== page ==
Re: AAT:A method to falsify
H. M. Hubey (firstname.lastname@example.org)
6 Oct 1995 01:46:08 -0400
email@example.com (David L Burkhead ) writes:
>>It would depend on the temperature of the water.
> Sorry, but when I took SCUBA training, one of the things we
>learned is that there is _no such thing_ as "warm water diving." Even
There's nothing wrong with what I said. Heat flows from hot to
cold. If the water temperature was 98.6 there'd be no heat loss.
If it was hotter, the ape/man/humanoid would overheat. If the
water was cooler but the air outside was hotter, he'd have to
switch between the two.
>tropical surface waters cause chills, exhaustion, and hypothermia in a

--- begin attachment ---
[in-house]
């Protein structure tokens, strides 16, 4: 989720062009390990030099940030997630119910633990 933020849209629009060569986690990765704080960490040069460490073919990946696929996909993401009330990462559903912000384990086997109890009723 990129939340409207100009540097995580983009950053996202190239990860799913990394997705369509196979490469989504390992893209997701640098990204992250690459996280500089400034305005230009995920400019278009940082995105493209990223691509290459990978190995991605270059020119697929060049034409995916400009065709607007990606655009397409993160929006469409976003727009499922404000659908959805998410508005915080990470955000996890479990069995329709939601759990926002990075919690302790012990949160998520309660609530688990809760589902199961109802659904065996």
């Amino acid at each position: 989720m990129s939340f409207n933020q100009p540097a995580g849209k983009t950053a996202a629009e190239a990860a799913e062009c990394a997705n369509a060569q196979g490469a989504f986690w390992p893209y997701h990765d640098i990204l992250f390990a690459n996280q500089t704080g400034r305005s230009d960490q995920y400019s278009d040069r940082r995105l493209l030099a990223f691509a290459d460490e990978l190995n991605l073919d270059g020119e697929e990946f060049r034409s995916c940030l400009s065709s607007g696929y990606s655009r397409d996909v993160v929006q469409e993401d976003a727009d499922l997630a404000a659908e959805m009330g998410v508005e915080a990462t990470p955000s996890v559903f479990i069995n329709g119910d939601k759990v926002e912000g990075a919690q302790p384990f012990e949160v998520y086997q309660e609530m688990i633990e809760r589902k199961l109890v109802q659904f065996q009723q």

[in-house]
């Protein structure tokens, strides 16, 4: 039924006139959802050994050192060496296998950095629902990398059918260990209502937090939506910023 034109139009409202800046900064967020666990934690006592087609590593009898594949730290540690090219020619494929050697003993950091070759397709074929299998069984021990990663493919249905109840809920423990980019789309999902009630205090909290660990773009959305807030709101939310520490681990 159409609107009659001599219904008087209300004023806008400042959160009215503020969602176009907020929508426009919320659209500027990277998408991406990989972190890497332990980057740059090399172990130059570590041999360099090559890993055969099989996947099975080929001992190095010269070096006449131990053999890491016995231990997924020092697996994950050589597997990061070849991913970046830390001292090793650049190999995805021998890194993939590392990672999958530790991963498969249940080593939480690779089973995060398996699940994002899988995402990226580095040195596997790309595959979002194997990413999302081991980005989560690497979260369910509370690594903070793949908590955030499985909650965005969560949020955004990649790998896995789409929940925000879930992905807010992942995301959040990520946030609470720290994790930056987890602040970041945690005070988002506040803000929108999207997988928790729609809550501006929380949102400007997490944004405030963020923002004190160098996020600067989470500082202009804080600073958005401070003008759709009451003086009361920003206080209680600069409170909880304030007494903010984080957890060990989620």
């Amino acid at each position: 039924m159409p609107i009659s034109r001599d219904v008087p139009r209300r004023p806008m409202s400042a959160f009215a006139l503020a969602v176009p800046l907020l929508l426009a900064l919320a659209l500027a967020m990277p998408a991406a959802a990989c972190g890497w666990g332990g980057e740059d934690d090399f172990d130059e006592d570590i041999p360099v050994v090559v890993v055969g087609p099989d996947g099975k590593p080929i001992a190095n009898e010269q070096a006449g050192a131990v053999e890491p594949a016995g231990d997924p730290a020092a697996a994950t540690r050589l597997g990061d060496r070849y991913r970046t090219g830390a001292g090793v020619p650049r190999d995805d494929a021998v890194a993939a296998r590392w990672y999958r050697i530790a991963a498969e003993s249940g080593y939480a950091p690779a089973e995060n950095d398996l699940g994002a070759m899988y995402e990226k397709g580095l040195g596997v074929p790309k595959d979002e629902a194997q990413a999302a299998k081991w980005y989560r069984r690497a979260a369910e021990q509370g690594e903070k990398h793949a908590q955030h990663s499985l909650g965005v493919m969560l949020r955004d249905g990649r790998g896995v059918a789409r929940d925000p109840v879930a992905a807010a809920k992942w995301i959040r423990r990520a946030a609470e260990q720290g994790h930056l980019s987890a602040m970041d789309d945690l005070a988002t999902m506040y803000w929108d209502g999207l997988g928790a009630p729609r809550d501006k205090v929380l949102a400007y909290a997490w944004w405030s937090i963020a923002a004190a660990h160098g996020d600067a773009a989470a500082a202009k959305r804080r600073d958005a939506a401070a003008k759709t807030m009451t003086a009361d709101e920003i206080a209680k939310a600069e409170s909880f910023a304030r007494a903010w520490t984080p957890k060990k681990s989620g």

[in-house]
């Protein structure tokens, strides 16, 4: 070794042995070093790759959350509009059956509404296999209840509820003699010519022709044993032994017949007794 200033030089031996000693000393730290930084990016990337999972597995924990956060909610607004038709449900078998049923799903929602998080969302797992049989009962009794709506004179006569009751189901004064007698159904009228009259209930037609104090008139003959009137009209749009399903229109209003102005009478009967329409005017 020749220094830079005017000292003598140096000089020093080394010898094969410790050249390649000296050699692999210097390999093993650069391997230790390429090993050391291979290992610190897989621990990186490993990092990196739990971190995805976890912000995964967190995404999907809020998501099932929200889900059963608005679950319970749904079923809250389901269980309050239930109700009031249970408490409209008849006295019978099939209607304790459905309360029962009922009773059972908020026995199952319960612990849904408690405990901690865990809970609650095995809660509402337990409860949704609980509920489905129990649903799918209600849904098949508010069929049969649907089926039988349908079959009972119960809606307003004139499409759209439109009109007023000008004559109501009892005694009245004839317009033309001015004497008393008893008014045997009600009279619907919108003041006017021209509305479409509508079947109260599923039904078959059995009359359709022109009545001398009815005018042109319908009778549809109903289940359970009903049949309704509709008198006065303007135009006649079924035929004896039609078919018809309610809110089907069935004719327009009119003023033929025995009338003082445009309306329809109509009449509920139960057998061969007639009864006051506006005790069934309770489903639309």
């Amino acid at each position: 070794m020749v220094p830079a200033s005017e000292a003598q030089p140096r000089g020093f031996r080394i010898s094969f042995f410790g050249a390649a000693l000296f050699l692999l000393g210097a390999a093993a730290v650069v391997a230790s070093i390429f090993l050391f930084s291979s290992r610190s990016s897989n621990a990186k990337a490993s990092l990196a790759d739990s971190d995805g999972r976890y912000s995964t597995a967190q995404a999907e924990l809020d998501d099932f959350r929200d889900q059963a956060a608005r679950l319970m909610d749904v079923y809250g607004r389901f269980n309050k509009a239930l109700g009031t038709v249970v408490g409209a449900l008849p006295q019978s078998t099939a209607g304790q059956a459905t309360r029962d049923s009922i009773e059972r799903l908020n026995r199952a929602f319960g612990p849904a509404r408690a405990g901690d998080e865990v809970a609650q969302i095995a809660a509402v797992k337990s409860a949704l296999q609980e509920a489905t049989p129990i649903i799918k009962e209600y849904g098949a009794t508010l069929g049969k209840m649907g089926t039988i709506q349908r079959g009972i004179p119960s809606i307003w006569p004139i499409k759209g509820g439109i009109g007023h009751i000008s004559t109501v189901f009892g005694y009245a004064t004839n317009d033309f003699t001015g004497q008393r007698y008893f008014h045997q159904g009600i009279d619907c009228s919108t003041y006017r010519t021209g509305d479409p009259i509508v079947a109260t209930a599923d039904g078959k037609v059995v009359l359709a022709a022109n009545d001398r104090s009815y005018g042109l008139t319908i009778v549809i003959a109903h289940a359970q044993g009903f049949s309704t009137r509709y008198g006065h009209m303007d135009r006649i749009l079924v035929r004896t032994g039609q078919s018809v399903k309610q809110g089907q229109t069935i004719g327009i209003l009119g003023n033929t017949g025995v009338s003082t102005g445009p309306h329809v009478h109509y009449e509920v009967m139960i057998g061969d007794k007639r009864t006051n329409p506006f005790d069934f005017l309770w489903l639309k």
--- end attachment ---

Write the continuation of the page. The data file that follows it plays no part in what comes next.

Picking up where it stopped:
>few hours. The human body shows _no_ adaptation to deal with the kind
>of long-term immersion that AAH would require.
1) we aren't talking about 1995
2) you can switch back and forth rapidly enough to spend many hours
in water and yet keep the body temperature constant.
3) Even cattle know enough to find high ground around noon to get
breeze to keep cool. I've seen it.
> This is in the _warmest_ of waters. It only gets worse from
>there. Well, there is one possible exception. If the aquatic ape
Is it 1995?